If humans remain photoperiodic, some of these effects of melatonin may be explicable. Animal data (42,43) and some human evidence (44,45) show that extending the night length can lead to a bimodal pattern of sleep/activity and sometimes of the endogenous melatonin profile itself. Classical photoperiodic theory attributes this bimodality to two theoretical oscillators, the evening (E) and morning (M) components of a rhythm (42,45). Expansion of a rhythm such as sleep or, in rodents, activity in short days (i.e. long nights) is postulated to be due to an advance of the E and a delay of the M oscillators. Melatonin given only in the early evening (advancing the perceived onset) would be expected to differentially affect these theoretical rhythm generators such that the E is influenced more than the M (or vice versa if given in the morning). The possible differential effect of evening melatonin on melatonin onset (27,31) and, to some extent, on the timing of sleepiness/ alertness (22), lends support to this theory. The evidence for this differential effect with regard to light induced phase shifts is very solid (46).
A possible explanation for the fragmentation of sleep in the free running experiments described above is implicit in this theory if indeed sleep consists of two bouts controlled by two coupled oscillators. Given close to core temperature maximum, a maximum phase advance is induced by the first dose of melatonin, with the greatest effect on the E oscillator. The dose used (5 mg) is not necessarily completely cleared by the end of sleep and a phase delaying effect related to the late decline of melatonin may be simultaneously induced on the M oscillator. In these circumstances it is conceivable that the "sleep oscillators" are uncoupled or literally pulled apart, subsequently free running in the very dim light environment with different periodicies as seen in animal experiments. Another possible explanation may involve interactions of the circadian and homeostatic components of sleep (47) whereby a complex combination of sleep induction by out of phase melatonin goes some way towards compensating sleep debt and a subsequent bout of sleep occurs due to the circadian component of sleep (Process C) which itself may then be shifted by the melatonin administration. The effect if confirmed may be dose related as well as circadian time related.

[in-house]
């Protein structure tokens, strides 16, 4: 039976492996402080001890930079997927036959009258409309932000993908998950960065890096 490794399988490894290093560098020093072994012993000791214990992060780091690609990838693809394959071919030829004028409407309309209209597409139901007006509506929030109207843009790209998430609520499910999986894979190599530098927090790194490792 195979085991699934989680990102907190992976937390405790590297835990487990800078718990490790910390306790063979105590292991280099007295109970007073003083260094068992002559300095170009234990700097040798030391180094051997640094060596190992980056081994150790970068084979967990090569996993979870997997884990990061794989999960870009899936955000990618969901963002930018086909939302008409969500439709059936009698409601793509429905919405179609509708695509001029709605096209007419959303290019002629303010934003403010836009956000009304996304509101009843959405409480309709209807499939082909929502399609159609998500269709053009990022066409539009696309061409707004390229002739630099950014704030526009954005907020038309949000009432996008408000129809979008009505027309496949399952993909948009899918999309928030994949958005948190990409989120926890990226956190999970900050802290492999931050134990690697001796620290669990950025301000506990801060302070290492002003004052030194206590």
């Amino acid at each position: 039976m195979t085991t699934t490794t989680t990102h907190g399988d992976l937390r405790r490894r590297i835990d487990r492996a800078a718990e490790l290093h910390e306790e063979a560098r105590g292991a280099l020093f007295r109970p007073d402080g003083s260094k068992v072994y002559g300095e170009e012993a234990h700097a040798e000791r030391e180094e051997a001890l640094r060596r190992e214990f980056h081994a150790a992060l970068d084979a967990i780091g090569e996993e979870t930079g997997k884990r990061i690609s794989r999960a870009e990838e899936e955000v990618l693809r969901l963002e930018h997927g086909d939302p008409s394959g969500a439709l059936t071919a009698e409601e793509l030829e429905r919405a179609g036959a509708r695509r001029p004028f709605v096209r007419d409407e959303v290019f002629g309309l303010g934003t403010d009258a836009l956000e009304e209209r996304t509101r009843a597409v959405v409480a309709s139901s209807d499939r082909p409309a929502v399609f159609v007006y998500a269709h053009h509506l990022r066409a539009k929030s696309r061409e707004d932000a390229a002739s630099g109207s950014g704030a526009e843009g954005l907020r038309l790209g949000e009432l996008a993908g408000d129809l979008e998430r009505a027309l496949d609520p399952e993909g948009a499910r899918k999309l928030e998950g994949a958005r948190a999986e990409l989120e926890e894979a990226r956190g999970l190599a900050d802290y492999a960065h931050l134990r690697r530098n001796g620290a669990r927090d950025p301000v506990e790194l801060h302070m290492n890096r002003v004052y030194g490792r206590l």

Whatever the explanation it is clear that this phenomenon would be highly undesirable if consolidated sleep and alertness is required. However a strategy of splitting sleep into two components with melatonin may lead to more rapid adaptation to phase shift by advance of the E and delay of the M component.
The majority of published data indicate that melatonin has therapeutic benefits in circadian rhythm-related sleep disorders. However as yet its mechanism of action remains unclear, the appropriate dose for any given condition and individual is uncertain, the contraindications remain to be defined, there is no data on long term safety, use with concomitant medication or organic disease and very little information concerning its most important function as a photoneuroendocrine transducer in humans. Since it does appear to have some photoperiodic effects, and since in principle daylength has the potential to affect many if not all physiological systems, much further research is needed on its physiological role and pharmacological effects in humans.
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